Imagine having a pet that needs to be constantly fed.  That’s me.  I am always hungry for completion, and this makes for some anxiety-ridden moments.

– –

I know I am not alone.  I have met other “Achievers” who experience the same challenges, and I know there are more out there.  Over the years I have learned ways to shed a little light on the dark side so that it isn’t…well, so dark.  Here are some of my tricks.

Recognize and accept it.

When you have that empty feeling inside recognize this means the fire is burning again.  Being aware, and calling attention to – even if you can’t do anything about it – brings a little relief.

Write it down.

This one sounds very basic, but it works, and helps overcomes your inflexibility.  One thing you can always count on due to the pace of business these days is that someone is going to ask you to shift your focus.  Writing things down – like in the form of a list – helps you stay on task and brings you a modicum of relief when you find yourself required to switch gears. It is also great for people – like me – who have that constant thought bubble popping up in the middle of something else.  Write it down!

The best part is when you get to cross the item off your list.

Double and triple check.

I made a lot of errors early in my career due to my constant need to check a box.  That need never went away, but over time I have found ways to reduce my errors dramatically.  I double- and triple- check my work.

Before you hit send or call it complete, count to ten, take a deep breath and go over it again.  In some cases, step away for a few hours or even overnight.  Unless you’re up against an absolute deadline, take your time.

I also find it quite useful to consult with others before making any big decisions that can not be undone.

Gallup recommends that you partner with someone who has great discipline and focus.  They can help you use your energy as efficiently and effectively as possible.

Really enjoy the wins.

The perpetual discontent will never go away.  So you really need to focus on all the wins.  Call attention to it and really enjoy it.

Gallup recommends that you also count personal achievements in your scoring “system.”  I think this is good advice, and even pays dividends at home.  If you can apply some of that achiever spirit to your marriage, family, personal relationships, and home projects imagine what you can accomplish!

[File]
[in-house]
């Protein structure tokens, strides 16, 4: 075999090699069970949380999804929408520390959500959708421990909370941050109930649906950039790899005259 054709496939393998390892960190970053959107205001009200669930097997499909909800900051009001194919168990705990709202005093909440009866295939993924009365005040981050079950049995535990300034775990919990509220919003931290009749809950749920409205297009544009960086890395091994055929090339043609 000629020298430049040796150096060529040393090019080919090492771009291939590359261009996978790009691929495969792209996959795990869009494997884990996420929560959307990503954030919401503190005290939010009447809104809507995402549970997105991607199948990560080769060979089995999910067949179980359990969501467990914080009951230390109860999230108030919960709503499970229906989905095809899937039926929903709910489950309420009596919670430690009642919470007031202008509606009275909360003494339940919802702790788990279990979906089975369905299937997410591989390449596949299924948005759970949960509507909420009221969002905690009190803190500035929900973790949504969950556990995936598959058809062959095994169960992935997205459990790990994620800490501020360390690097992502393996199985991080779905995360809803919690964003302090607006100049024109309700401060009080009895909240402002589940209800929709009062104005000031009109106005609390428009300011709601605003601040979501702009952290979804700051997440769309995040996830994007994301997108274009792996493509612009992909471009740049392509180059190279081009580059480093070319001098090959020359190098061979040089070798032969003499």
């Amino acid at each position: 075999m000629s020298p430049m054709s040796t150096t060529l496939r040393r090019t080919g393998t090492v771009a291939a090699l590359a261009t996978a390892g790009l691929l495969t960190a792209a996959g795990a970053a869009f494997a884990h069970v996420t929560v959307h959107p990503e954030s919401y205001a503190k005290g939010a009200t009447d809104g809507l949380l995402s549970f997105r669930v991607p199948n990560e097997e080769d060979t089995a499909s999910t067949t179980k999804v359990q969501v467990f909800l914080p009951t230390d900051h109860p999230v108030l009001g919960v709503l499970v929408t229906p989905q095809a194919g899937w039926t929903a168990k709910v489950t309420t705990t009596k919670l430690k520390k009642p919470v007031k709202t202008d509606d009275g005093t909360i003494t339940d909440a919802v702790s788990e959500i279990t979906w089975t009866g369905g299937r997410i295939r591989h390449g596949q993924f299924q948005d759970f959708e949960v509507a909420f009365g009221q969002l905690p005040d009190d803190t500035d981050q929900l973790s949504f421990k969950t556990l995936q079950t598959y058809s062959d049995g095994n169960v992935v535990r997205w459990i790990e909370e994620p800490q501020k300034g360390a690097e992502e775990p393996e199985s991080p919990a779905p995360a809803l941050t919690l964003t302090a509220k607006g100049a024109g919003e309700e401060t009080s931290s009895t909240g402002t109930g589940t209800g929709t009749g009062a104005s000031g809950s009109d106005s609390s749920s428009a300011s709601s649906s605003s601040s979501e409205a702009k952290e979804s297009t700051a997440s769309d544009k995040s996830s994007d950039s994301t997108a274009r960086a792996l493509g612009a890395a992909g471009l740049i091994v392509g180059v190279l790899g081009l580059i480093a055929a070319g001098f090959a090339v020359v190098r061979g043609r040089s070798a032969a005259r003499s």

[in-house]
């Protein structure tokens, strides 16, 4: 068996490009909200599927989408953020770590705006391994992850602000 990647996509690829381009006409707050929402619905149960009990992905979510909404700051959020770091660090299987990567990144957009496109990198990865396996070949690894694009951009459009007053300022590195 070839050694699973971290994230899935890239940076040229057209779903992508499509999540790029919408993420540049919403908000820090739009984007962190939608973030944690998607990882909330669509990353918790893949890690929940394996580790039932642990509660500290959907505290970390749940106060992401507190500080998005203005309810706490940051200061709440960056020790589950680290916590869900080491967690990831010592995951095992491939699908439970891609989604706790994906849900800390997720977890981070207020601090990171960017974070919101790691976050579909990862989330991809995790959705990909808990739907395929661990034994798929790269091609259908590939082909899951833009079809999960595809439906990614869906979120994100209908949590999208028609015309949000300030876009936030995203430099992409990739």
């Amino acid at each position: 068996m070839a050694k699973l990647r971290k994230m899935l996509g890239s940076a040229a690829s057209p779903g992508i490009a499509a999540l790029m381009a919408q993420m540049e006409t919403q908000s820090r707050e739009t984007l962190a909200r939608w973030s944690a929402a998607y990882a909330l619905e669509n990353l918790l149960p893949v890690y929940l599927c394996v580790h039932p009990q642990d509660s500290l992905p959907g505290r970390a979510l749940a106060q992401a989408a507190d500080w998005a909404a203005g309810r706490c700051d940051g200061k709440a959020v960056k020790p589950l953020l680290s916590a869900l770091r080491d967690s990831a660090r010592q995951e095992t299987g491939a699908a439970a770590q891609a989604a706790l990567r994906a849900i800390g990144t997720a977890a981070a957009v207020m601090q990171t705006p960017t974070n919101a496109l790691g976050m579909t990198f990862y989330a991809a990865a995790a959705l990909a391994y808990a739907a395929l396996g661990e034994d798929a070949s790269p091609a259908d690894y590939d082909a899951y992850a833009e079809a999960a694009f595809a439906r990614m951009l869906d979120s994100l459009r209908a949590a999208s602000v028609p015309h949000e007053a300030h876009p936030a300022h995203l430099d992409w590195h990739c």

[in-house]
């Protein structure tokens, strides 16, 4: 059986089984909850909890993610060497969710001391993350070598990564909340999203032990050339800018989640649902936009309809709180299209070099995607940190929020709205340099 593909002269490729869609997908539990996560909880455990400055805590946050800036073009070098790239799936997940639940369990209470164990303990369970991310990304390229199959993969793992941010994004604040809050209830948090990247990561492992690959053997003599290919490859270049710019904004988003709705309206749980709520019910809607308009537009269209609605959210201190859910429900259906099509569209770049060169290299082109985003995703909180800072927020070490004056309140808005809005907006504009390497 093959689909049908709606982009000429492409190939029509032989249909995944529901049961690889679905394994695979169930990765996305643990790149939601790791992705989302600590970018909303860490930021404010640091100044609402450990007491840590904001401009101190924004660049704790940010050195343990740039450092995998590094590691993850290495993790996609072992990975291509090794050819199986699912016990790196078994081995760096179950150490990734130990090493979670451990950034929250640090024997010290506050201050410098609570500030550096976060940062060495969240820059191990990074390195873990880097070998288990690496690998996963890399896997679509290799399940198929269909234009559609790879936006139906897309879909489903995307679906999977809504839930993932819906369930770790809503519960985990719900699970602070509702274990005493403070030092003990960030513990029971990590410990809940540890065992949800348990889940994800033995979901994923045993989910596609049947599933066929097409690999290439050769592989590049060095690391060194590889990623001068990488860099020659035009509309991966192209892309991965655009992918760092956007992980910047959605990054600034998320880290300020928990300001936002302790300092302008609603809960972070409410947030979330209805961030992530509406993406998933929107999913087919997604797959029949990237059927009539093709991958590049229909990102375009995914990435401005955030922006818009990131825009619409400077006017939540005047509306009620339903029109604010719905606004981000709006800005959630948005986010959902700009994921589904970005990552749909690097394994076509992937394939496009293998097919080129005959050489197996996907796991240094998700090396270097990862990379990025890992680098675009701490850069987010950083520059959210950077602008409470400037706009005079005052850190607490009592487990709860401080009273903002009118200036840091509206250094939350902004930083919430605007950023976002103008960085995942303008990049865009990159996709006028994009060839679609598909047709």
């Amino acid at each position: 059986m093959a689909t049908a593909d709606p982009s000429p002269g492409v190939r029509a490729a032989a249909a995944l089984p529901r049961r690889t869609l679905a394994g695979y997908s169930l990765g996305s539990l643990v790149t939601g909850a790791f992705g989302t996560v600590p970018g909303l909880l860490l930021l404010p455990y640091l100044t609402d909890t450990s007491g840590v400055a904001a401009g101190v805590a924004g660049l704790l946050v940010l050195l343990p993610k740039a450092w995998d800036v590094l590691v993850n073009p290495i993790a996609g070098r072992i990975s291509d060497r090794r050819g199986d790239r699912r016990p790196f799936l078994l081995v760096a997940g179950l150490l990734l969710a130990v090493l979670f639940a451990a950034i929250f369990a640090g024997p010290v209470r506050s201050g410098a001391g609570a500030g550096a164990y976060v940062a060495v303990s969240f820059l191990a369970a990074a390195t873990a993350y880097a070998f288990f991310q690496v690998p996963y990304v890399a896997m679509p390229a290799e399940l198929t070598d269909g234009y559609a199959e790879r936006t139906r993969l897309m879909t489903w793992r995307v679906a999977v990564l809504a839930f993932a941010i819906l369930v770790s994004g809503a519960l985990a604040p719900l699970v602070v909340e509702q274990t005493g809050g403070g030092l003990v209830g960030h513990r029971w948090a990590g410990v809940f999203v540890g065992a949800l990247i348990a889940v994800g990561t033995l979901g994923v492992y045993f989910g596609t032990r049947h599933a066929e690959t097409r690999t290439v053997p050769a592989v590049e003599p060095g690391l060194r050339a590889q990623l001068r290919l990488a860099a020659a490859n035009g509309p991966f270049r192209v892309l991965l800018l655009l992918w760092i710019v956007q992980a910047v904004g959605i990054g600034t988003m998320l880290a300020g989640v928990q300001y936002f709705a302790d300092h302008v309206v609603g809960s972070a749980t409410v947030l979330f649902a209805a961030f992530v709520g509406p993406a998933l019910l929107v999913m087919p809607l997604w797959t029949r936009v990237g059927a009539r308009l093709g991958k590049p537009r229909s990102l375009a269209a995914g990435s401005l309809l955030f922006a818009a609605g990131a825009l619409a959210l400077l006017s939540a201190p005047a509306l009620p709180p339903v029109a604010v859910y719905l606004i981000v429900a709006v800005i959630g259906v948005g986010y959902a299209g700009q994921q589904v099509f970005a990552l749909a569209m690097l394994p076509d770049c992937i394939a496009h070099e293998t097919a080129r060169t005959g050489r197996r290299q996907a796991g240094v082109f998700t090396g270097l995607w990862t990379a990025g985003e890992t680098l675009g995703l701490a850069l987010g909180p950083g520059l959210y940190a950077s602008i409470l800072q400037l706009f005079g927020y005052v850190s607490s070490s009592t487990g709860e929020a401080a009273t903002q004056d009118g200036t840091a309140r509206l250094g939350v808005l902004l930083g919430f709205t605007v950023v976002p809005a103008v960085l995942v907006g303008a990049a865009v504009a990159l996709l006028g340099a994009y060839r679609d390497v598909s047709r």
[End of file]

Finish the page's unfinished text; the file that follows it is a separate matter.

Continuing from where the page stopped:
Schedule down time.

Even an achiever needs to take some time off to refresh and recharge.  But, that fire never stops burning.  So turn “down time” into something “to do.”  Plan it, write it down…call it whatever you need to call it…but turn it into something tangible that you can plan and complete.

This may not be as effective during long stretches of time like long weekends or vacations.  So, in those cases find something you can be responsible for and take ownership of.  Take charge of the itinerary.  Be the driver.  Learn about the local culture and history.  Or do something as simple as read a book.  Caution:  I don’t recommend taking work-work.  This negates the recharge/refresh goal.  And also, be careful that you don’t plan or schedule to the detriment of your vacation…and the other people who are with you.

Pet projects.

Finally, keep a list of dormant pet projects on the side.  This way when you have down time…and you start feeling that tug of discontent…you can put your energy and drive to work right away.  Encourage your spouse or family to contribute to that list.  That way it is a win-win.

What tips or tricks do you use?

“Professionalism” – what is it?!

Do we know it when we see it?

Have you ever heard or uttered these phrases?

“Joe is such a professional, isn’t he?”
“I want Sally off my team.  She’s not professional.”
“Nitesh, let’s discuss your lack of professionalism.”
“Sofia, I am impressed with how professionally you handled that situation.  Well done.”